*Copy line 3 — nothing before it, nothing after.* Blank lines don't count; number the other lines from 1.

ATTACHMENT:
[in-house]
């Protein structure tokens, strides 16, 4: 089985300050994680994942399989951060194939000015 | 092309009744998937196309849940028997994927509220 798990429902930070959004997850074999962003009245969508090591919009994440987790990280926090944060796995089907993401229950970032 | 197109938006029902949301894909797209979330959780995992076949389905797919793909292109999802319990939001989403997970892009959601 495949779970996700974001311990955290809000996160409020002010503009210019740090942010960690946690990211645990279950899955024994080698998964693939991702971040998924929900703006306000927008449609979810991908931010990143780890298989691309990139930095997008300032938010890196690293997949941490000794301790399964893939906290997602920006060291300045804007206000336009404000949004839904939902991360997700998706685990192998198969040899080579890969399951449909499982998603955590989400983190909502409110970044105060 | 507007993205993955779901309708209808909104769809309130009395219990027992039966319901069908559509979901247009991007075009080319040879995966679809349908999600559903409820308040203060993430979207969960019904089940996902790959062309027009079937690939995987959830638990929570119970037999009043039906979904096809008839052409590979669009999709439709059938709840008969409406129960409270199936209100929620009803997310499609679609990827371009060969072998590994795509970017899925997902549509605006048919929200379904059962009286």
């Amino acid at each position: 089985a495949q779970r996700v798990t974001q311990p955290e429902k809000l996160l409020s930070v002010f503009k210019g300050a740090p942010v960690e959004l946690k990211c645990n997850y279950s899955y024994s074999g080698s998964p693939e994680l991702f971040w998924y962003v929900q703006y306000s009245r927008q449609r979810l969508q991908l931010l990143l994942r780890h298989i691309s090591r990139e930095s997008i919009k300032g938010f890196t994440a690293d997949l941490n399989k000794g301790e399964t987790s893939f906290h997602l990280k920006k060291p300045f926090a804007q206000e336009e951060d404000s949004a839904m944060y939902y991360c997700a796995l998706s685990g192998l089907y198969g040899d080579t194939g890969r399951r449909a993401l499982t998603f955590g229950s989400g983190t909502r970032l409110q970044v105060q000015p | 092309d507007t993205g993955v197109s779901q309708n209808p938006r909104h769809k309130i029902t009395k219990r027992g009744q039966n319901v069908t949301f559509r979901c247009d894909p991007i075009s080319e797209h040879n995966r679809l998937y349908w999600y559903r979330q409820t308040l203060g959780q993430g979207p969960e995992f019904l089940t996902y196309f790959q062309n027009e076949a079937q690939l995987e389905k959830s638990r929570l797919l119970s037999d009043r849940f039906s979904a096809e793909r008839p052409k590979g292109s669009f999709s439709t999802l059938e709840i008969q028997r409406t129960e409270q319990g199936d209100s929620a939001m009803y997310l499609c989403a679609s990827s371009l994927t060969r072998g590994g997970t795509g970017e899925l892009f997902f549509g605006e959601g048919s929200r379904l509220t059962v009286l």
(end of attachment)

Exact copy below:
């Amino acid at each position: 089985a495949q779970r996700v798990t974001q311990p955290e429902k809000l996160l409020s930070v002010f503009k210019g300050a740090p942010v960690e959004l946690k990211c645990n997850y279950s899955y024994s074999g080698s998964p693939e994680l991702f971040w998924y962003v929900q703006y306000s009245r927008q449609r979810l969508q991908l931010l990143l994942r780890h298989i691309s090591r990139e930095s997008i919009k300032g938010f890196t994440a690293d997949l941490n399989k000794g301790e399964t987790s893939f906290h997602l990280k920006k060291p300045f926090a804007q206000e336009e951060d404000s949004a839904m944060y939902y991360c997700a796995l998706s685990g192998l089907y198969g040899d080579t194939g890969r399951r449909a993401l499982t998603f955590g229950s989400g983190t909502r970032l409110q970044v105060q000015p | 092309d507007t993205g993955v197109s779901q309708n209808p938006r909104h769809k309130i029902t009395k219990r027992g009744q039966n319901v069908t949301f559509r979901c247009d894909p991007i075009s080319e797209h040879n995966r679809l998937y349908w999600y559903r979330q409820t308040l203060g959780q993430g979207p969960e995992f019904l089940t996902y196309f790959q062309n027009e076949a079937q690939l995987e389905k959830s638990r929570l797919l119970s037999d009043r849940f039906s979904a096809e793909r008839p052409k590979g292109s669009f999709s439709t999802l059938e709840i008969q028997r409406t129960e409270q319990g199936d209100s929620a939001m009803y997310l499609c989403a679609s990827s371009l994927t060969r072998g590994g997970t795509g970017e899925l892009f997902f549509g605006e959601g048919s929200r379904l509220t059962v009286l």